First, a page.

UFO Phenomena / Neuroscience & the Brain

Hosted byGeorge Noory

UFO Phenomena / Neuroscience & the Brain

About the show

In the first half, photojournalist and investigative reporter Paola Harris discussed her conclusions on the UFO phenomenon and her ongoing research. In her book Connecting the Dots, she includes interviews with some of the foremost authorities in ufology, including Phil Corso, Corrado Balducci, Linda Moulton Howe, and others. For Harris, the firsthand accounts and depth of information offered by her subjects are an especially compelling and exciting part of her work as an author.

There's also no substitute for conducting her own field research— going to the places she writes about, and talking to the people involved in UFO incidents, she explained. Taking into account the geopolitical situation in each place she visits is also key to doing high-quality research and finding the truth. Time is often of the essence, Harris continued, because witnesses can die or important details can be missed.

Among the cases Harris discussed were the "Friendship Case" in Italy, where, she claimed, a group of extraterrestrials lived among the residents of Lake Como. She recounted her discussion with Jesse Marcel, Jr., in which he described his father bringing home pieces of the alien craft that crashed at Roswell. Along with legendary ufologist Jacques Vallee, Harris said she's also visited Jose Padilla, who, as a young boy, was reported to have witnessed a downed extraterrestrial craft in San Antonio, New Mexico in 1945.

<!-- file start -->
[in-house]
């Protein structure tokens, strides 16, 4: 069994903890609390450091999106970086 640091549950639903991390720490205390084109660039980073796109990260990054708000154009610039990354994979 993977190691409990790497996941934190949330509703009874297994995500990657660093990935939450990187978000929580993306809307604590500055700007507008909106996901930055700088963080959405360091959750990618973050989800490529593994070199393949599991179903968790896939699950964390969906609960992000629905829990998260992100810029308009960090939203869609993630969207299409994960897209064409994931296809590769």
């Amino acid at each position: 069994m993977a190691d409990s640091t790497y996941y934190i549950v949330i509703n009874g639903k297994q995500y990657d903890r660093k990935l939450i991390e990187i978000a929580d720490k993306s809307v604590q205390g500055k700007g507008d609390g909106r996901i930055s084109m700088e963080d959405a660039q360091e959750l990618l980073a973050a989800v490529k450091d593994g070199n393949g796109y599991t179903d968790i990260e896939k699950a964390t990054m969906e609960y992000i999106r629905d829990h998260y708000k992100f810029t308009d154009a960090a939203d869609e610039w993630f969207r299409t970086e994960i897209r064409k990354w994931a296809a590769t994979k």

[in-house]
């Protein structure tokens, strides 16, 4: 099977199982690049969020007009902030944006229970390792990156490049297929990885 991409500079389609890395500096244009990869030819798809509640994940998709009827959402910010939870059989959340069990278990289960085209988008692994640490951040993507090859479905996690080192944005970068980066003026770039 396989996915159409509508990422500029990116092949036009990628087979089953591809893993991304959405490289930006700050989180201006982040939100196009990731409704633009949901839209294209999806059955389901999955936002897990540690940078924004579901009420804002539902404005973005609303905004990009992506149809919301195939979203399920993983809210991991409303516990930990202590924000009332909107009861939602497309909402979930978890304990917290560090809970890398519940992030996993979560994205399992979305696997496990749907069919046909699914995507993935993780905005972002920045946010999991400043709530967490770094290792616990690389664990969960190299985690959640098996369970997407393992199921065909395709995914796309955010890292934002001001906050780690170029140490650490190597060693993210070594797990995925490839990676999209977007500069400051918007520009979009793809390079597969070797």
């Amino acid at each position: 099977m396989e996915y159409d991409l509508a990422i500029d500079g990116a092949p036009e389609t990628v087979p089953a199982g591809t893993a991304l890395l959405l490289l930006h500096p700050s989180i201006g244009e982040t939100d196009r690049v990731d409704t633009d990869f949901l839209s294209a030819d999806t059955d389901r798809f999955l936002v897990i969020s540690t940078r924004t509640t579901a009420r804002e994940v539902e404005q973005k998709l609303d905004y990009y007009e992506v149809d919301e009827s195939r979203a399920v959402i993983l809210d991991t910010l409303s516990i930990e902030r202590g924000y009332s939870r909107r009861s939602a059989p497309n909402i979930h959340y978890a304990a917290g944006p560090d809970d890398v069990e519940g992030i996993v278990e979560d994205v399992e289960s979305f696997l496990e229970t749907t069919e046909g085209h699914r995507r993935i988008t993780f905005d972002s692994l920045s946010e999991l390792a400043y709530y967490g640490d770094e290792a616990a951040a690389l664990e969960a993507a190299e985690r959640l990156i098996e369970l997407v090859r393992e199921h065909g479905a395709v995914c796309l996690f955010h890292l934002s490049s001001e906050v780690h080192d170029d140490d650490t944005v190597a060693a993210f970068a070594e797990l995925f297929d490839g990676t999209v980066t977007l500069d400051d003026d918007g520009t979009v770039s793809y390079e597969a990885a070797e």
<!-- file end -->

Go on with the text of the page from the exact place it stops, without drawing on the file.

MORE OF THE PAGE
In the latter half, Professor in the School of Biological Sciences at the University of Manchester Matthew Cobb talked about the historical arc of neuroscience. Cobb's background also includes the study of insect behavior, which inspires his research on human brains in certain ways. Almost all animals exhibit behavior that suggest various types of complicated brain activity, which is often hard-wired in their DNA, he went on. Even tiny animals like ants and bees, with their tiny brains and simple neural cell arrangements, display very sophisticated behavior due to their brains' remarkable work.

Despite the strides that brain research has made over the past century, the fact is that much of the brain's operations are still a mystery to scientists, Cobb said. Not merely a "computer in our heads," the human brain is fantastically complex, containing billions of neural connections and miles of "circuitry." In addition, the brain constantly processes its interactions with the rest of our body, as well as outside stimuli like what we see, our encounters with others, exterior physical conditions, and so on. In this way, all aspects of what we call our personalities arise from the physical processes of the brain, noted Cobb. Special brain scans, which measure brain activity, are remarkable in what they can show us, but they can't tell us things like the sex of the subject, their level of intelligence, or even whether they're conscious at the time of the scan.

News segment guests: Howard Bloom / Mish Shedlock

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